> > You might try a multi-column index on (ms.monitorx, ms.datex).
> Just tried it, it didn't prevent the sort. But it sounds like the sort
> isn't the problem, correct?
The sort isn't actually doing any sorting, so it's virtually free. The
sort is taking less than 3ms as the data is already 99% sorted due to
the correlation between datex and monitorx.
For similar reasons, the datex index will not be used, as it has no
advantage to being used.
> -> Index Scan using
> monitorstatusx_datex_monitorx_index on monitorstatusx ms
> (cost=0.00..1159.33 rows=890 width=83) (actual time=0.19..1287.02 rows=628
> Index Cond: (("outer".jdoidx = ms.monitorx)
> AND (ms.datex >= '2003-06-20 08:57:21.36'::timestamp without time zone) AND
> (ms.datex <= '2003-06-29 08:57:21.36'::timestamp without time zone))
You can see that it used the new multi-key index for both items, rather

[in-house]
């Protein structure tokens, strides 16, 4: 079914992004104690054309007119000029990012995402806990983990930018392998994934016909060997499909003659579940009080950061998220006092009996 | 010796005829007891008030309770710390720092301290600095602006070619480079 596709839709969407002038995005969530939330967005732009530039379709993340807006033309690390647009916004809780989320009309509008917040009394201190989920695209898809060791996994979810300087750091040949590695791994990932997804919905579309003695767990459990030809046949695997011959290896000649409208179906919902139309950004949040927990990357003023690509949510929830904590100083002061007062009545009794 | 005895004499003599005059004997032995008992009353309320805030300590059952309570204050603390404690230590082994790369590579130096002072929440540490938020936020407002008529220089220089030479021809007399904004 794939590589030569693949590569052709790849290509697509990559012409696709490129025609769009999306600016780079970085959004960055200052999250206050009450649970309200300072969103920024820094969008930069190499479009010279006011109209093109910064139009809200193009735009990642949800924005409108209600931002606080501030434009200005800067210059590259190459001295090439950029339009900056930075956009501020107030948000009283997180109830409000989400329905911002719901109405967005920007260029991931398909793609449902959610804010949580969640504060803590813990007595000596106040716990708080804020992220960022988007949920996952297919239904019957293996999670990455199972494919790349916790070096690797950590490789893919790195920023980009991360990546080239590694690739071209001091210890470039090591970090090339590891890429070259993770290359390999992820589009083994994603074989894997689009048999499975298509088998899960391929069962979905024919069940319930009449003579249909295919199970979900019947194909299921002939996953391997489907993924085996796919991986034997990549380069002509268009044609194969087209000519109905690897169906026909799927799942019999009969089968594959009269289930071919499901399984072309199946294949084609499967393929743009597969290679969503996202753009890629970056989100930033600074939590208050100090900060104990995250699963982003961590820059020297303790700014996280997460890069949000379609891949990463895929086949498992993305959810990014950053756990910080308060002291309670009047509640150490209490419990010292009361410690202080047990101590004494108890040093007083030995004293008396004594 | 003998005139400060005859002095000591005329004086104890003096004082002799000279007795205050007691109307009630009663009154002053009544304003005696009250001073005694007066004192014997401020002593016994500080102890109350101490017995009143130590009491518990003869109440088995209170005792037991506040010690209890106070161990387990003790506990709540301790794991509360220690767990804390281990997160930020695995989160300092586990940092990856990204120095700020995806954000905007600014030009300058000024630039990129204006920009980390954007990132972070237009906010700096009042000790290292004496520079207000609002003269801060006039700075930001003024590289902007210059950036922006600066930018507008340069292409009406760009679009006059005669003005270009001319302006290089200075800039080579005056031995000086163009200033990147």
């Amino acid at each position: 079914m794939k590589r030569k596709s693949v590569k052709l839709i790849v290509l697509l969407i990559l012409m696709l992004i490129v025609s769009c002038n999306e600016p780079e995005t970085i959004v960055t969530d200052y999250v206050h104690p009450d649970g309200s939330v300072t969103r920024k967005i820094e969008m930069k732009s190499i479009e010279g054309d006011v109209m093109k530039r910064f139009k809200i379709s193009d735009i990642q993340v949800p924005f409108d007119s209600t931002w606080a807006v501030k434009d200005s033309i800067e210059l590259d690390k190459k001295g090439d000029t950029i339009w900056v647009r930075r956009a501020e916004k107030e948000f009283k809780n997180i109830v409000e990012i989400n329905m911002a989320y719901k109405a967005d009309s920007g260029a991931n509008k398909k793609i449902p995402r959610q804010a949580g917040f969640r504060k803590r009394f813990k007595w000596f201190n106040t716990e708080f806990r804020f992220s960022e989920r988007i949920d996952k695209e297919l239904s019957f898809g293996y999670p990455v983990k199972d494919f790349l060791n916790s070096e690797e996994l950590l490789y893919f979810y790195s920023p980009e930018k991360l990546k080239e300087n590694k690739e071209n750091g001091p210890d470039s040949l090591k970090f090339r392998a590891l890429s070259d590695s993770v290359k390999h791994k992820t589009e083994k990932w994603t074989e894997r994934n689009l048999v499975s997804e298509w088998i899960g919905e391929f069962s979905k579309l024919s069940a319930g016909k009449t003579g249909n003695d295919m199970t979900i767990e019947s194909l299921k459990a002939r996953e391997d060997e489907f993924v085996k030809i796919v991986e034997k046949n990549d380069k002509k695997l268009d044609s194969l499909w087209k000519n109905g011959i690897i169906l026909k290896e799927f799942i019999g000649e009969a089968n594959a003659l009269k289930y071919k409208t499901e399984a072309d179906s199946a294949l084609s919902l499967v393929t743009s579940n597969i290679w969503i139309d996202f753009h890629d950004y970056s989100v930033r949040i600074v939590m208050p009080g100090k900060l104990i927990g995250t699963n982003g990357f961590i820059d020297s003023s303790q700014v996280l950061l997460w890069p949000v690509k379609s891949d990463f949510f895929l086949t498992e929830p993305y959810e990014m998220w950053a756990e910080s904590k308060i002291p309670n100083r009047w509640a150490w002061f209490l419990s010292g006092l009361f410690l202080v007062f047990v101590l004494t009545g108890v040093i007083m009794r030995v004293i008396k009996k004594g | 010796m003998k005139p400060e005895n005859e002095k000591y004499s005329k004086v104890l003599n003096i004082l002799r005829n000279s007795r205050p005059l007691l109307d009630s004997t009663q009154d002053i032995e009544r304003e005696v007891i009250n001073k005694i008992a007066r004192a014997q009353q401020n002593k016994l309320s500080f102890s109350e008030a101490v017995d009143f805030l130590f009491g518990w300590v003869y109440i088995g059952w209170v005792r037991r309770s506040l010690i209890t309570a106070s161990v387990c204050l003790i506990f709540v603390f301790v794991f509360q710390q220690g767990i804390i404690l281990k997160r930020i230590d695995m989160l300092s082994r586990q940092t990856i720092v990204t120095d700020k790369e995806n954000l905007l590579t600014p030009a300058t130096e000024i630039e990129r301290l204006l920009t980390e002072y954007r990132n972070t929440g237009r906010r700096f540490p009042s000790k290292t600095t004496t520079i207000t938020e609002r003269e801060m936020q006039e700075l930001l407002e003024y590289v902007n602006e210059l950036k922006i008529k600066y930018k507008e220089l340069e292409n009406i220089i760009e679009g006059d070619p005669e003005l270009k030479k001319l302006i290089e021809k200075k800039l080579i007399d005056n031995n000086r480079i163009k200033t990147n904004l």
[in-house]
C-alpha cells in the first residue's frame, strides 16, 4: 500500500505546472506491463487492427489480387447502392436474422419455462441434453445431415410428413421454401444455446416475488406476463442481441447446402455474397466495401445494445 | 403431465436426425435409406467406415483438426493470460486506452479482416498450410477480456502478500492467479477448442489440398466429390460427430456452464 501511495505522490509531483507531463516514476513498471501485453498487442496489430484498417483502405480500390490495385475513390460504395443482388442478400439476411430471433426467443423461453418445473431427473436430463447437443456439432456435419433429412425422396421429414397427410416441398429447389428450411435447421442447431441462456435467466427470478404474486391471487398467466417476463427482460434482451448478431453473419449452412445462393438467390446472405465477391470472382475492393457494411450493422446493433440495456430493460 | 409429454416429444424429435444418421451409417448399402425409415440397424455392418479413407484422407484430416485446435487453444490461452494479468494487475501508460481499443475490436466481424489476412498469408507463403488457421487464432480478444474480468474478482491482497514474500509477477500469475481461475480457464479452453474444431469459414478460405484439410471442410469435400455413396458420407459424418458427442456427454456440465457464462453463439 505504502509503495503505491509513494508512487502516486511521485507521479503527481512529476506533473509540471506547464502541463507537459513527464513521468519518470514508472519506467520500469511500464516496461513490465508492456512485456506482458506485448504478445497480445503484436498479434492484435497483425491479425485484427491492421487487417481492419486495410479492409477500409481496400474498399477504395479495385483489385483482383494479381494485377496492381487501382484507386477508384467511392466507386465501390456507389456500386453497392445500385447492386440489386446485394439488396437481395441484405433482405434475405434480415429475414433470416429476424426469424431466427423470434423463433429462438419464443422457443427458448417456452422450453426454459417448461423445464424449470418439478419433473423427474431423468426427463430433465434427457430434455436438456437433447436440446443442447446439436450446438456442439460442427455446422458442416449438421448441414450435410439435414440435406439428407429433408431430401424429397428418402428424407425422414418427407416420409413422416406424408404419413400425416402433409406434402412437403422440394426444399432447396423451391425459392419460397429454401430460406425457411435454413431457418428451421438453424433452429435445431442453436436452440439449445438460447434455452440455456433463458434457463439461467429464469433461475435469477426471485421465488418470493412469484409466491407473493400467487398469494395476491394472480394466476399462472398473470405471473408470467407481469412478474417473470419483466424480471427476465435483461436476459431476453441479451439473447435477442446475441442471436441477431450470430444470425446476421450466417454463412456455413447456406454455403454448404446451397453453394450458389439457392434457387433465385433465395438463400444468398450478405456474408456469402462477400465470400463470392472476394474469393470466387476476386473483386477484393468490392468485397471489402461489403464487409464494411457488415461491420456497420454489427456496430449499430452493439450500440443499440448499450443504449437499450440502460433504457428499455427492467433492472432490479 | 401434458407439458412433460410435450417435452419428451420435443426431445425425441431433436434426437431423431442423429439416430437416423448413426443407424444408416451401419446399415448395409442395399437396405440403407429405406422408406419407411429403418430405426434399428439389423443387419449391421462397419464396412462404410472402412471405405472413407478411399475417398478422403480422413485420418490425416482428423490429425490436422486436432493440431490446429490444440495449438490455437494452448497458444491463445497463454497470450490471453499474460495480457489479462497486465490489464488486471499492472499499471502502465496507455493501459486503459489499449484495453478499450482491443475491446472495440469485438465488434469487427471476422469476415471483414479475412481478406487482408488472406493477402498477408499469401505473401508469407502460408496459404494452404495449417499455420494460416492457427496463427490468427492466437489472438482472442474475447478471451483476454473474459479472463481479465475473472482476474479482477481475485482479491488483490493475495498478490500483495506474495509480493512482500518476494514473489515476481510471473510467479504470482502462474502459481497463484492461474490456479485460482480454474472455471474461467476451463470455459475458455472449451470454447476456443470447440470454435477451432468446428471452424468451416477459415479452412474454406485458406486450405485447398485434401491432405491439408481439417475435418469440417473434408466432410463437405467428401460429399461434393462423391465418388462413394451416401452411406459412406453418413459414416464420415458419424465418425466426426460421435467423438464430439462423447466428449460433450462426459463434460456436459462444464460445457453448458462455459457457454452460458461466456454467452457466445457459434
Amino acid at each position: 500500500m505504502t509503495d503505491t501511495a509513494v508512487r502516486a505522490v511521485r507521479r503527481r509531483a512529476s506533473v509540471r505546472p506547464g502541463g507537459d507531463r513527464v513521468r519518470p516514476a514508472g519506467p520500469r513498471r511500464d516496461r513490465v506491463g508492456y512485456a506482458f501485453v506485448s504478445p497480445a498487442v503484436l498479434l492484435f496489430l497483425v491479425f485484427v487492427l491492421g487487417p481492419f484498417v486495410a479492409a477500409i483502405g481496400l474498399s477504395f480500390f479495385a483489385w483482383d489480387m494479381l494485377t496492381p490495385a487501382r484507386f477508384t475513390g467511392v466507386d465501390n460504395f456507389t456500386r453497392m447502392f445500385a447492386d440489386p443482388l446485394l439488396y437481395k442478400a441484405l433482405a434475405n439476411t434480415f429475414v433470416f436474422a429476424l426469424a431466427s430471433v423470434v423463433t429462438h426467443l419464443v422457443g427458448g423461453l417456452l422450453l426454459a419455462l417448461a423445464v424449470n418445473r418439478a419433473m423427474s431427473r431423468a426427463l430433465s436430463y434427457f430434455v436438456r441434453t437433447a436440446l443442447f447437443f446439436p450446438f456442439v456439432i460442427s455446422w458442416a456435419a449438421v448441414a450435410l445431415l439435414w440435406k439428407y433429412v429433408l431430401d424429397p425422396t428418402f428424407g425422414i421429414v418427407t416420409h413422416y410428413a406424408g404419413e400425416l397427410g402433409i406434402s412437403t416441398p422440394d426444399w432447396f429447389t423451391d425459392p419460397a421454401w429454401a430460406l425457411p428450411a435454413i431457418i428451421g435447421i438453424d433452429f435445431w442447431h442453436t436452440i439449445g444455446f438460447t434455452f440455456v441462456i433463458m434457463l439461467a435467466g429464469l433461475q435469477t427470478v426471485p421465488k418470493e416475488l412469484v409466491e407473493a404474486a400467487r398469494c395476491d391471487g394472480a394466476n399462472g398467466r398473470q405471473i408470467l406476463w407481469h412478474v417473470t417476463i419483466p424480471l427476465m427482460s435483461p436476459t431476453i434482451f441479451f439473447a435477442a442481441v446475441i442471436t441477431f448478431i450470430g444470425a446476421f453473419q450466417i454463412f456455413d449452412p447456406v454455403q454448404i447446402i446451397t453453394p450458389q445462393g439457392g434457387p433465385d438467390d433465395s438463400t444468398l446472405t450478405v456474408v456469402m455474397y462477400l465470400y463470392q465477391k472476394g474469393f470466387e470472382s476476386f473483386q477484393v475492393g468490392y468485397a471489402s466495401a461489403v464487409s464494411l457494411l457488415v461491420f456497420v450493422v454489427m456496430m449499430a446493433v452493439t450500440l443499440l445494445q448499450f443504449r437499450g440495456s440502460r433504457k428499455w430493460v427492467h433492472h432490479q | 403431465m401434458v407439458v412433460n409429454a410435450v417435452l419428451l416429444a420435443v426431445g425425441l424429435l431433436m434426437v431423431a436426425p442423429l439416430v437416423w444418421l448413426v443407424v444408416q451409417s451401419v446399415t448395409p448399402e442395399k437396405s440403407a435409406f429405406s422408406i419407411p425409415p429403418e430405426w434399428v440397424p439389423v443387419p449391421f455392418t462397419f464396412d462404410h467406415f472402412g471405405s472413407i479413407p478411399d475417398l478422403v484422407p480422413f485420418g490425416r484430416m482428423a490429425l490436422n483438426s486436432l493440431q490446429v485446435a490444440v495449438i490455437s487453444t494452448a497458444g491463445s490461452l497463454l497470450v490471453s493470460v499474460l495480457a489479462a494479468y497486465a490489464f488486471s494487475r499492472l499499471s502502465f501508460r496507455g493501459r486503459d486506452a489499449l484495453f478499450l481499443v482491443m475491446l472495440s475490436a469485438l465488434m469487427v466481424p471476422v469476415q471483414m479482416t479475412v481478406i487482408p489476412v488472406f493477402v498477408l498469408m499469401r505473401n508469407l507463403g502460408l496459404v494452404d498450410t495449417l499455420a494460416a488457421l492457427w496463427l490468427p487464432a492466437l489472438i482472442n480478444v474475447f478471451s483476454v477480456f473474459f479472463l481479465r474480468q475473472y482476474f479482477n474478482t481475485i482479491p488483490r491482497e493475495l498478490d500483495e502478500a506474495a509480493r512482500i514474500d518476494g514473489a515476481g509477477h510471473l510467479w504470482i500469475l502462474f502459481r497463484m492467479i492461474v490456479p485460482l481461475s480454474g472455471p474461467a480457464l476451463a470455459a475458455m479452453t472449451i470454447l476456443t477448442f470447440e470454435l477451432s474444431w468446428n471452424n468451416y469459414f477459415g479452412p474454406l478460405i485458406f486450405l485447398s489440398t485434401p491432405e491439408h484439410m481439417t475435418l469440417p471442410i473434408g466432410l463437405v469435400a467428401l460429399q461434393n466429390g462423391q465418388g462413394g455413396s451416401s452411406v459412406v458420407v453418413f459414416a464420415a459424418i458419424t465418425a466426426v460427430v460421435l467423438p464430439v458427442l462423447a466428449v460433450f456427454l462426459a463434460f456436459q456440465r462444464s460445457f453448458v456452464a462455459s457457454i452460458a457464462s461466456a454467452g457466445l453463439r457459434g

than finding for monitorx, then filtering out unwanted results by datex.
It doesn't appear to have made much difference (looks like data was
partially cached for this new run), but it changed a bit for the better.
I'm afraid thats the best I can do on the query itself I think.
Oh, and using tables in your where clause that aren't in the from clause
is non-portable and often hides bugs:
from monitorstatusx ms
, monitorstatusitemx msi
where monitorx.idx = 'M-TEST_1444-TEST_00_10560561260561463219352'
Are you sure you sure you don't have any duplicated constraints by
pulling information in from other tables that you don't need to?
Removing some of those nested loops would make a significant impact to
Rod Taylor <rbt(at)rbt(dot)ca>
PGP Key: http://www.rbt.ca/rbtpub.asc
In response to
pgsql-performance by date
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